Unlike so many other countries in the world, Malaysia has no 4G speed king. Three years after its first LTE network came online, the country's operators are locked in a close battle for 4G dominance, though one provider, Maxis, holds an edge due to its superior LTE coverage. Drawing on 40 million data samples collected by 21,000 OpenSignal users between Dec. 1 and Feb. 29, we put Malaysia under the network microscope, examining the 3G and 4G performance of its four nationwide operators.
Maxis won OpenSignal's award for best 4G coverage hands down. In our three-month test period, Maxis 4G users were able to connect to its LTE network 70% of the time, putting it not only well ahead of its Malaysian peers but the majority of operators worldwide.
There was no clear-cut winner in LTE speed for our test period. DiGi, Maxis and U Mobile all delivered average LTE download speeds between 12 and 14 Mbps, close enough to produce a three-way statistical tie. When we measured average speed across all mobile data networks, Maxis emerged as the winner with an overall download speed of 5.2 Mbps.
Of the four major Malaysian operators, Celcom performed the worst on the national level, lagging behind its competitors in speed, coverage and even latency. In Malaysia's Klang Valley surrounding Kuala Lumpur, though, Celcom fared far better. The operator shared the award for fastest 3G network with U Mobile and tied for second in 4G coverage.
Malaysia's 4G networks aren't the fastest in the world, but they are close to matching the global average of 13.5 Mbps. Like many other countries worldwide, Malaysia is also testing out new LTE-Advanced technologies.
|Data Sample Size||39,621,885|
|User Sample Size||21,109|
|Sample Period||Dec 1st 2015 - Feb 29th 2016|
|Download Speed: 4G||Download Speed: 3G||Download Speed: Overall||Latency: 4G||Latency: 3G||Coverage: 4G|
Our app continually runs tests to measure the real world experience users receive. Instead of relying on user-initiated or drive-test simulations, we are able to paint a holistic picture of network’s performance through our background tests and crowdsourcing techniques -- all the while protecting the privacy of our millions of active OpenSignal users. The app has been downloaded over 15 million times collecting billions of measurements.
This metric shows the average download speed on each network on 4G (LTE) connections.
This metric shows the average download speed experienced by a user across all of an operator's networks. Overall speed doesn't just factor in 3G and LTE speeds, but also the availability of each network technology. Operators with lower LTE coverage tend to have lower overall speeds because their customers spend much more time connected to slower 3G networks.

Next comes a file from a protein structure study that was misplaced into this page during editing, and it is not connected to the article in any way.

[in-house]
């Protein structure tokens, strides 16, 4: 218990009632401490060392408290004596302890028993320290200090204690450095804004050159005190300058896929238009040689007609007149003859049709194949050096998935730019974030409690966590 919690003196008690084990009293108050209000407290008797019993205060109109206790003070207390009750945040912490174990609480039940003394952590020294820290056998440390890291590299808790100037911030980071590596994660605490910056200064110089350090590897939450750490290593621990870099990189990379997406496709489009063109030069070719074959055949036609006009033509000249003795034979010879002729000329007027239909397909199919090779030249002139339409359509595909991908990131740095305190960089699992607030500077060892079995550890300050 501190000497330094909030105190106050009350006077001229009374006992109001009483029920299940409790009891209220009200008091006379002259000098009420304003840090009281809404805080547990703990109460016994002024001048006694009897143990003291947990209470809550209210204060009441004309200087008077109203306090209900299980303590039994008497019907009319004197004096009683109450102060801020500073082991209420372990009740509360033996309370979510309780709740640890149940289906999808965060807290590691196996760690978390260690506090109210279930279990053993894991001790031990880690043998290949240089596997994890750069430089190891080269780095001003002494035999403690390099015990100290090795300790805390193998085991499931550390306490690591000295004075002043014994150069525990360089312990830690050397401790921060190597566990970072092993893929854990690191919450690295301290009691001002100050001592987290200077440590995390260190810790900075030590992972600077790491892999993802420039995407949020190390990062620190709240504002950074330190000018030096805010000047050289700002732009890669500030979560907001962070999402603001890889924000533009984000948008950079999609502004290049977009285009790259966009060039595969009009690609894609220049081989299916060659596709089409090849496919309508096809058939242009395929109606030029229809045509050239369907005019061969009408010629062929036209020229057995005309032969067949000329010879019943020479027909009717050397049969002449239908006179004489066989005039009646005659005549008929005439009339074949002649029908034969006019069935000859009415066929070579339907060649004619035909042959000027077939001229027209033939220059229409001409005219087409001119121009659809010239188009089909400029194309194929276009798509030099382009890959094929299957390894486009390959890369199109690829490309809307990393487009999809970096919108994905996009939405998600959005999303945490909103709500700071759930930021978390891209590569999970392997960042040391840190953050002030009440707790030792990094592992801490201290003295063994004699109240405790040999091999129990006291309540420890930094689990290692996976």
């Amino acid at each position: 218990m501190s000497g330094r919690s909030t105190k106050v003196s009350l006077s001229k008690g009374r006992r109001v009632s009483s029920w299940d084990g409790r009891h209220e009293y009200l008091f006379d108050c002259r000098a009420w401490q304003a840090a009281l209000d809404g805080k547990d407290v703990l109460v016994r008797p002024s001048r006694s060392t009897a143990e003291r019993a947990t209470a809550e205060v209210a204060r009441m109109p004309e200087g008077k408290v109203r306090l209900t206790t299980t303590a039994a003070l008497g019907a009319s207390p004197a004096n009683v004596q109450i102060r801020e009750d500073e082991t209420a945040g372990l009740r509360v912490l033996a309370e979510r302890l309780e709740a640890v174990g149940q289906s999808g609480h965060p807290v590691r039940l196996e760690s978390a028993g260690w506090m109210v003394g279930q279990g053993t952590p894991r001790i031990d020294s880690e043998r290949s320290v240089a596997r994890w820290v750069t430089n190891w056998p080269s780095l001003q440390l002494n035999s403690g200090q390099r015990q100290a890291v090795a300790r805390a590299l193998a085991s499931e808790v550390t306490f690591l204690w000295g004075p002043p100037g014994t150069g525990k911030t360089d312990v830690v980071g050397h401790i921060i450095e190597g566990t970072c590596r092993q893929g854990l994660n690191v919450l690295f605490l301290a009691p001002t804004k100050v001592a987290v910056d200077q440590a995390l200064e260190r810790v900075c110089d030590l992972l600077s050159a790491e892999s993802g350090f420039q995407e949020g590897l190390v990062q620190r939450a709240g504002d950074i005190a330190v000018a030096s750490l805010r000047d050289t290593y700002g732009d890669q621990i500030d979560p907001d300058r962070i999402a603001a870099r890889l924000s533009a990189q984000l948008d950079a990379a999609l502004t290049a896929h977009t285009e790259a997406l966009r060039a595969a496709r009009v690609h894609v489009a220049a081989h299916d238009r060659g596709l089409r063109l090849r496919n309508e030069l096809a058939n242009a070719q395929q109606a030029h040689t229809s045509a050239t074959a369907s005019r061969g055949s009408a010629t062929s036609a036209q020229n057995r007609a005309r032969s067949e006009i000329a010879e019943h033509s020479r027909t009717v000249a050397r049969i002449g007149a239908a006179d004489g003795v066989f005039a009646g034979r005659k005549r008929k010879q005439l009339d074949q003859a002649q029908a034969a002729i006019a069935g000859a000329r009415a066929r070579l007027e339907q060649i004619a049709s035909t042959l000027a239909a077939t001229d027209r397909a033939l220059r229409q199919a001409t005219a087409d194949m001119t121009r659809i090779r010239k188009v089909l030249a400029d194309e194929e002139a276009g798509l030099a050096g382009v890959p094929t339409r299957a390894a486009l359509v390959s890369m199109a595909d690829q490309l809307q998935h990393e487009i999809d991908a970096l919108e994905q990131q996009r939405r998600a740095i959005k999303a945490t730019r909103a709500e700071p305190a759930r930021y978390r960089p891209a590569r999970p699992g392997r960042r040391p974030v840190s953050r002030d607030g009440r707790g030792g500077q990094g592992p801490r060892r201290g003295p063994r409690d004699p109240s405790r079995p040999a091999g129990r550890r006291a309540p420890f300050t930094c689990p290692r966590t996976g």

This metric shows the average latency on each network on 4G (LTE) connections. Latency, measured in milliseconds, is the delay data experiences as it travels between points in the network. A lower score in this metric is a sign of a more responsive network.
Malaysia's first LTE networks came online in 2013, and in the intervening three years, the country's four major operators have built out a 4G infrastructure that's kept pace with the rest of the world. The Tiger Cub economy is delivering 4G speeds just short of the global average of 13.5 Mbps, and its operators are already expanding network capacity, boosting speeds with new technology and offering new 4G services like voice over LTE. The one area where Malaysia still trails globally is overall 4G coverage.
Of Malaysia's four major service providers, Maxis in particular distinguished itself in the three months of testing for this report. It won awards in two of the six categories we measured outright, and tied for the lead in three others. Most notably it won OpenSignal's award for the LTE network with the highest level of coverage. We track network availability through a metric called time coverage (*), which measures the proportion of time users can see a signal on a particular network. In the case of Maxis, 4G time coverage was 70%. Neither Celcom, DiGi nor U Mobile scored higher than 58%.
In terms of speed, operators were more closely matched. We measured average 4G download speeds for U Mobile at 13.8 Mbps, Maxis at 13 Mbps and DiGi at 12.4 Mbps, but the overlapping statistical margins on those results produced a three-way draw between the operators. U Mobile, however, won OpenSignal's award for fastest 3G network. U Mobile had an average 3G download speed of 3.3 Mbps, beating out all of its competitors even though it shares 3G infrastructure with Maxis outside of urban markets.